PrintE-mail Written by Andrew Marshall

Following on from The Incorruptibles, Foreign Devils continues the story of mercenaries Shoe and Fisk in a fantasy world of the Wild West springing from an alternative history where the Roman Empire never fell. Tasked with hunting down a rogue demon summoner who has figured out how to bind the entities into humans, they must track him across the desolate Hardscrabble Territories while the empire of Rume teeters on the brink of war with Mediera (Imperial Spain).

The first book was an affair very much self-contained within its counterpart of 19th century America and with only vague allusions to the rest of the world. Now Jacobs has expanded upon his setting, increasing the scope internationally as Fisk’s wife Livia is tasked by the emperor with a diplomatic mission to Kithai (dynastic China), a secretive state ruled over by the mysterious Autumn Lords, and where the revelation of a hidden secret at the heart of the nation ends up posing more questions rather than answering established ones. Each setting feels like a distinct creation, with the real-world equivalents serving as inspiration rather being merely transposed; instead of being a separate world based on our own, it’s more representative of what our would could have been under differing circumstances.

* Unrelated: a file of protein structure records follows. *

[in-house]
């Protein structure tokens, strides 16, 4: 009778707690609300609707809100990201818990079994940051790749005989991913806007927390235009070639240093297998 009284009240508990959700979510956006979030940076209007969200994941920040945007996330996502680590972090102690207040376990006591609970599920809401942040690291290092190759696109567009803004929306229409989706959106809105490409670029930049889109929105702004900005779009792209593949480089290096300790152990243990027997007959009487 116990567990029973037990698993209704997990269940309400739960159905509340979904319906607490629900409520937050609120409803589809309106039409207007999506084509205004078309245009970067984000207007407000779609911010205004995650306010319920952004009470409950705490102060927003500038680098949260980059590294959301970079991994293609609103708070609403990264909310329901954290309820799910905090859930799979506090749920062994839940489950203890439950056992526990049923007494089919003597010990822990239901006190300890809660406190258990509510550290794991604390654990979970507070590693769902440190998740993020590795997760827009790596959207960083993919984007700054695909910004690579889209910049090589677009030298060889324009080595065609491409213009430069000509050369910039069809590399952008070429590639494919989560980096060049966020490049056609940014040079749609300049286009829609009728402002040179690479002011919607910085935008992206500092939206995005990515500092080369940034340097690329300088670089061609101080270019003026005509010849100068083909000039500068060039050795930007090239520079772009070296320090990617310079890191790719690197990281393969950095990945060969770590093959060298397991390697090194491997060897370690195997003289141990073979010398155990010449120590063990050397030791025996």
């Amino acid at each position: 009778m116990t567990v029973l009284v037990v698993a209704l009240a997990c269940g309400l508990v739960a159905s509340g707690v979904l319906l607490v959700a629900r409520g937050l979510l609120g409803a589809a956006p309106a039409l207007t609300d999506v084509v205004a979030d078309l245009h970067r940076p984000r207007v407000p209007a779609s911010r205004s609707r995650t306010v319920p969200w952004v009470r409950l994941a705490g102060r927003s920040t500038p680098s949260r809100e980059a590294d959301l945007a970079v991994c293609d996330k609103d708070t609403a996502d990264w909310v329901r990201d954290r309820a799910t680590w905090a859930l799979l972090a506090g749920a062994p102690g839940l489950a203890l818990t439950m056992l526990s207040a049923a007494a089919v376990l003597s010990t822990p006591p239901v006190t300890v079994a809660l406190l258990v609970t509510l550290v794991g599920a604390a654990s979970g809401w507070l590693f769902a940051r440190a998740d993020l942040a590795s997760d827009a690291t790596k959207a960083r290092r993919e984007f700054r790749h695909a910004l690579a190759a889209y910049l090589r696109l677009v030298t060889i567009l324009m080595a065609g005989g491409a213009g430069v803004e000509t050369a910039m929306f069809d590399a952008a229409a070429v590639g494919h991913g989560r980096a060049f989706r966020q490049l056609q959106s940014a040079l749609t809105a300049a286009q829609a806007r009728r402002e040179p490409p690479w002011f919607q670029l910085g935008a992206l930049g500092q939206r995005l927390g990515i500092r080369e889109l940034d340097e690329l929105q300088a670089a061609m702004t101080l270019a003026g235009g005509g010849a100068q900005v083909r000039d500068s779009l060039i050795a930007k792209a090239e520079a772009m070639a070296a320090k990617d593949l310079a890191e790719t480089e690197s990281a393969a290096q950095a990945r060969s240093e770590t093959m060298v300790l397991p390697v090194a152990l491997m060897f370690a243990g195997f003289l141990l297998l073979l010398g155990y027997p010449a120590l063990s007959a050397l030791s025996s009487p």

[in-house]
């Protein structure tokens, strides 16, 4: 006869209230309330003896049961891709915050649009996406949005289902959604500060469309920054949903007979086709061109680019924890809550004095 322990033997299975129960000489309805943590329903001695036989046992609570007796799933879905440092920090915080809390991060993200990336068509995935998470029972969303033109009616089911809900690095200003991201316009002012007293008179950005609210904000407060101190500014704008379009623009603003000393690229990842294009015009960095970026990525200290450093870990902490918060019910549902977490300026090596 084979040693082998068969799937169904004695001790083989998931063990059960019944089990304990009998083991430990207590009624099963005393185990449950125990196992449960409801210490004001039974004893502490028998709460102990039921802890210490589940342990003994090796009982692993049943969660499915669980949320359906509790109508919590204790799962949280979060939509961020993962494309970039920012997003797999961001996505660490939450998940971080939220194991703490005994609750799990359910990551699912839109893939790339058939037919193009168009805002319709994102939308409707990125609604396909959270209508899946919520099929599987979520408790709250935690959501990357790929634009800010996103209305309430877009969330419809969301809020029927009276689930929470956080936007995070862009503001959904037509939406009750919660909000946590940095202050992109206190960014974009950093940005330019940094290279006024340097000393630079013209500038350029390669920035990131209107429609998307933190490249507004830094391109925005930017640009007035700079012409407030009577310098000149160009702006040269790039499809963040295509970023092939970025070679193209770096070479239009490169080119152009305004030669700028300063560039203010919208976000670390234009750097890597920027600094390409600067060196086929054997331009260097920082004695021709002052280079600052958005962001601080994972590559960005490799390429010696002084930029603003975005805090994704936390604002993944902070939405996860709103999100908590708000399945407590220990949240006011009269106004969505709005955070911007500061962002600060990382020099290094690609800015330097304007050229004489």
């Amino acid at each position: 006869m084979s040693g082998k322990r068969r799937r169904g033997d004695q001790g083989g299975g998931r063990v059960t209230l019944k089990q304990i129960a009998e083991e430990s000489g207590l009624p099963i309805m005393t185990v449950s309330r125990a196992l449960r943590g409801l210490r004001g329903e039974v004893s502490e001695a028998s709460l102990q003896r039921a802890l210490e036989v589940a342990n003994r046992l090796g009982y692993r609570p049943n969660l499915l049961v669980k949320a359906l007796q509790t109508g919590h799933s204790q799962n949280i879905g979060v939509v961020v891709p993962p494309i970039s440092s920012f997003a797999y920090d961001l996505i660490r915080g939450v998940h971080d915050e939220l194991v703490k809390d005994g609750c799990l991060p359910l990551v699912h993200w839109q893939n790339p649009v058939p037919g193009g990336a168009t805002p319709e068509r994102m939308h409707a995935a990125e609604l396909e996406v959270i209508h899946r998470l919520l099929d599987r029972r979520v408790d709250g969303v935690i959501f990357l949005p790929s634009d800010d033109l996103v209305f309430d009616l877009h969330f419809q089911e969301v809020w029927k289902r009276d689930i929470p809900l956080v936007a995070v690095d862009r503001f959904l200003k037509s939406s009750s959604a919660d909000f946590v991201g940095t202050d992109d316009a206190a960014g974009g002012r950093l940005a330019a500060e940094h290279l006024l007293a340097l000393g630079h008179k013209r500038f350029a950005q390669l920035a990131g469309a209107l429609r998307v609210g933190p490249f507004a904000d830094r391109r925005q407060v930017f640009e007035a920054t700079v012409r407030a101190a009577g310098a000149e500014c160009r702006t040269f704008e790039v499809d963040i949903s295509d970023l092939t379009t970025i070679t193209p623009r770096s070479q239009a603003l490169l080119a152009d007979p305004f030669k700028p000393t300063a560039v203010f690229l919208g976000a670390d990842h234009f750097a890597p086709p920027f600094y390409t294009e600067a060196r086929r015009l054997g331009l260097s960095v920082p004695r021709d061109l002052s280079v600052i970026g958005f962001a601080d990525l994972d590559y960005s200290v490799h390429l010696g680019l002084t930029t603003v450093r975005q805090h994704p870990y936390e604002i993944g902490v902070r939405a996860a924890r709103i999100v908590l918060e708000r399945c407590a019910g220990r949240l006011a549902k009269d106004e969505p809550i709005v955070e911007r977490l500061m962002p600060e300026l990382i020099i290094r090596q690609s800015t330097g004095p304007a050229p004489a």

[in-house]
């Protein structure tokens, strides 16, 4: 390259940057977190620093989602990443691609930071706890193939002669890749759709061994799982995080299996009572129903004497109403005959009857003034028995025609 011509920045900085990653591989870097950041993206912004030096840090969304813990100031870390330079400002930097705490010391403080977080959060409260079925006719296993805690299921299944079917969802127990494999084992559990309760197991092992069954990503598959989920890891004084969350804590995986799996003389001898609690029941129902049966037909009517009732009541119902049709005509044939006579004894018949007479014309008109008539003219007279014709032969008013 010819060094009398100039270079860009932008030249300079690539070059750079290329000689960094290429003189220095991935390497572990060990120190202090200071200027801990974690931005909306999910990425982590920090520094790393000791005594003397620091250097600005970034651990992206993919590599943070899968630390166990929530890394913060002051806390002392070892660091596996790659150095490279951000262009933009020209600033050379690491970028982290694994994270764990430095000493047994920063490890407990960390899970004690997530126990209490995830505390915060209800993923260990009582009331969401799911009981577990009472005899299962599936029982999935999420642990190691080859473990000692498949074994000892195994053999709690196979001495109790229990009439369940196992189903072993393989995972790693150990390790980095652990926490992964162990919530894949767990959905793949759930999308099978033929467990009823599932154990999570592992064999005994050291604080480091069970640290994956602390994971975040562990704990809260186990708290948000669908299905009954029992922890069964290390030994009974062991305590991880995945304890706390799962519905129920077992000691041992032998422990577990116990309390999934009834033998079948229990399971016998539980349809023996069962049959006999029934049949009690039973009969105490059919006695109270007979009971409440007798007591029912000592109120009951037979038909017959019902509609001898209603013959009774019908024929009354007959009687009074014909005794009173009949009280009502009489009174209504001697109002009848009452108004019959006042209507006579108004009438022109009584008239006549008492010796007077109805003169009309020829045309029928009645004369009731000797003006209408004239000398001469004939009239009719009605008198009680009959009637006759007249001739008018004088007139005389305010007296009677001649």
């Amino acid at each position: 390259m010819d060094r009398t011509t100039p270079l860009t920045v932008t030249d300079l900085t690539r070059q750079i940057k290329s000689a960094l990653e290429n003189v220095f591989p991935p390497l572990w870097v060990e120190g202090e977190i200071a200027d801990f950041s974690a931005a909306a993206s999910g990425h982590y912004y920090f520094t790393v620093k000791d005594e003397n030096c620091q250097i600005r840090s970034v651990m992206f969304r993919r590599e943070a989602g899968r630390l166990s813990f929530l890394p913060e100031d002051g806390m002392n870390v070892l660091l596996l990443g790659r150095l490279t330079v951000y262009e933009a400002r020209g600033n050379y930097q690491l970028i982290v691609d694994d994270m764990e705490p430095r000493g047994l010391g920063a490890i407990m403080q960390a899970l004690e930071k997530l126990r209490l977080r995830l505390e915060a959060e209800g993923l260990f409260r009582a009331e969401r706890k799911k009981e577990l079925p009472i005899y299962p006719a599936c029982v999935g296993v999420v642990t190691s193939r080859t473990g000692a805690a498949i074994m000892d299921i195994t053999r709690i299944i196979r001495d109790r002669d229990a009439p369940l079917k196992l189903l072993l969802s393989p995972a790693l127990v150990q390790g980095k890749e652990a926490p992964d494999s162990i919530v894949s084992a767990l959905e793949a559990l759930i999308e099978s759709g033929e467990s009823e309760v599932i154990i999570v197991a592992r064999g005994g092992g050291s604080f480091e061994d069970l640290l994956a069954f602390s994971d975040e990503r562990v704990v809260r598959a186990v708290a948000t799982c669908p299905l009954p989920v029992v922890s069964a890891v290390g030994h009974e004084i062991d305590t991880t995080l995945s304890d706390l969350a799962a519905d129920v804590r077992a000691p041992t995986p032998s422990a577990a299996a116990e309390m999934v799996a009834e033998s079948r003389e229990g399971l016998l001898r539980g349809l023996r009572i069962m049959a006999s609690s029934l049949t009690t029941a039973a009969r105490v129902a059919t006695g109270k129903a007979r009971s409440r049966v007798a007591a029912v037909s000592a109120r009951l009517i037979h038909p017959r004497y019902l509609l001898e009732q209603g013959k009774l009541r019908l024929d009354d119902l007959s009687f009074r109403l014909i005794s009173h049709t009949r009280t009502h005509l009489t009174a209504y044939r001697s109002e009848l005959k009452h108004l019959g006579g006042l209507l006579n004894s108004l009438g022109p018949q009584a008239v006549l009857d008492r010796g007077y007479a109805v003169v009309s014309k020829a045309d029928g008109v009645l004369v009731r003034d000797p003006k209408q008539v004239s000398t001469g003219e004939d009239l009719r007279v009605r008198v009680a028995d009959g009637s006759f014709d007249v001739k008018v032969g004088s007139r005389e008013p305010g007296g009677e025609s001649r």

Being half-dvergar (dwarf), Shoe is ridiculed by humans because of his height and shunned by dwarves because of his mixed blood, making him truly belong nowhere and is thus able to give an outsider perspective of any situation. His interaction with other dvergar sheds some light on a people often merely servants or slaves, and the discovery of an underground revolutionary movement means that as well as a naval power threatening their dominance, Rume might well have war of a different kind coming much closer to home. There is also some development given to the vaettir, twelve-foot animalistic elves, revealing that there is more to the species than the bloodthirsty sadism that has thusfar characterised them, and they are an enigma that will likely be at the heart of the trilogy’s forthcoming final book Infernal Machines.

For all of Foreign Devils’ magic, mystery and monsters, it’s a novel about people, and how they react to forces beyond their control and the machinations of those in power. Despite its events potentially having repercussions throughout the world, it never stops feeling like the most important aspects are the individual journeys of those embarked upon them, and it’s precisely this personal perspective that keeps the book endlessly captivating.



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